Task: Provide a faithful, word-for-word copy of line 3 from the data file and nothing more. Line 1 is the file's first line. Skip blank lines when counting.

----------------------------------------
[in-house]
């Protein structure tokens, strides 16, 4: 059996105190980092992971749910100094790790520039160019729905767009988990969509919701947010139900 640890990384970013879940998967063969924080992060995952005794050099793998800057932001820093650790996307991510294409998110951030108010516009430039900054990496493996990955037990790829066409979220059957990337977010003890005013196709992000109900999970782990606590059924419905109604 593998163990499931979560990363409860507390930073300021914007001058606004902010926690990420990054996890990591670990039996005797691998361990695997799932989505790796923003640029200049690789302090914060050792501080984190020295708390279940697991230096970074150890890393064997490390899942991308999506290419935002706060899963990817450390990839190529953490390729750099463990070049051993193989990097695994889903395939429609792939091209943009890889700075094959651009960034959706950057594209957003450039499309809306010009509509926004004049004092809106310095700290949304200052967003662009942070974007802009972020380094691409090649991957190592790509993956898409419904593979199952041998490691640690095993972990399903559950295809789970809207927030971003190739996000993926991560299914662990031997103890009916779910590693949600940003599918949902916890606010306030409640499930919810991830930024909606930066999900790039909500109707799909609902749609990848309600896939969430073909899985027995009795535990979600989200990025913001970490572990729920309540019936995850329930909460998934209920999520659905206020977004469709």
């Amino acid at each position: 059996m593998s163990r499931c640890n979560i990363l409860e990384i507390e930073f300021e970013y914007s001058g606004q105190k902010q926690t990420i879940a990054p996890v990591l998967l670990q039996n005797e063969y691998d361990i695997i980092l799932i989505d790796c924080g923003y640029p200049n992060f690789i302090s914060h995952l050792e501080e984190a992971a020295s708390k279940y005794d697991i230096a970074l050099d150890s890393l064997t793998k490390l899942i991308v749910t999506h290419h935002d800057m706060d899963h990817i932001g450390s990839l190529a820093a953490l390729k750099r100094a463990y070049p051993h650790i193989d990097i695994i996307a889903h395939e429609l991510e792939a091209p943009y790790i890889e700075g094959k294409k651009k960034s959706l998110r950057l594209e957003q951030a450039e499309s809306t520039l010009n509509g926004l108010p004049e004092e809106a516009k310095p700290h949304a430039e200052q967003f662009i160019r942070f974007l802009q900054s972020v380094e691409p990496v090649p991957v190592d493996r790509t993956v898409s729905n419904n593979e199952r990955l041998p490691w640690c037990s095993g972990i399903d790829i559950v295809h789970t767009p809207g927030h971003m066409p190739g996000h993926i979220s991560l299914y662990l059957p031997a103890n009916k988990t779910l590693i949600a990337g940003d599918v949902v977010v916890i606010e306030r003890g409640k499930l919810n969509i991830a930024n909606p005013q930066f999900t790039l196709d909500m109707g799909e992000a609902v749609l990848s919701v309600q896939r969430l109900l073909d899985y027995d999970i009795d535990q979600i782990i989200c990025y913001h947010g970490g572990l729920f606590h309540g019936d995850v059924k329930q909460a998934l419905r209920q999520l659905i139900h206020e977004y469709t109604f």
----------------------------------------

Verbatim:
């Amino acid at each position: 059996m593998s163990r499931c640890n979560i990363l409860e990384i507390e930073f300021e970013y914007s001058g606004q105190k902010q926690t990420i879940a990054p996890v990591l998967l670990q039996n005797e063969y691998d361990i695997i980092l799932i989505d790796c924080g923003y640029p200049n992060f690789i302090s914060h995952l050792e501080e984190a992971a020295s708390k279940y005794d697991i230096a970074l050099d150890s890393l064997t793998k490390l899942i991308v749910t999506h290419h935002d800057m706060d899963h990817i932001g450390s990839l190529a820093a953490l390729k750099r100094a463990y070049p051993h650790i193989d990097i695994i996307a889903h395939e429609l991510e792939a091209p943009y790790i890889e700075g094959k294409k651009k960034s959706l998110r950057l594209e957003q951030a450039e499309s809306t520039l010009n509509g926004l108010p004049e004092e809106a516009k310095p700290h949304a430039e200052q967003f662009i160019r942070f974007l802009q900054s972020v380094e691409p990496v090649p991957v190592d493996r790509t993956v898409s729905n419904n593979e199952r990955l041998p490691w640690c037990s095993g972990i399903d790829i559950v295809h789970t767009p809207g927030h971003m066409p190739g996000h993926i979220s991560l299914y662990l059957p031997a103890n009916k988990t779910l590693i949600a990337g940003d599918v949902v977010v916890i606010e306030r003890g409640k499930l919810n969509i991830a930024n909606p005013q930066f999900t790039l196709d909500m109707g799909e992000a609902v749609l990848s919701v309600q896939r969430l109900l073909d899985y027995d999970i009795d535990q979600i782990i989200c990025y913001h947010g970490g572990l729920f606590h309540g019936d995850v059924k329930q909460a998934l419905r209920q999520l659905i139900h206020e977004y469709t109604f």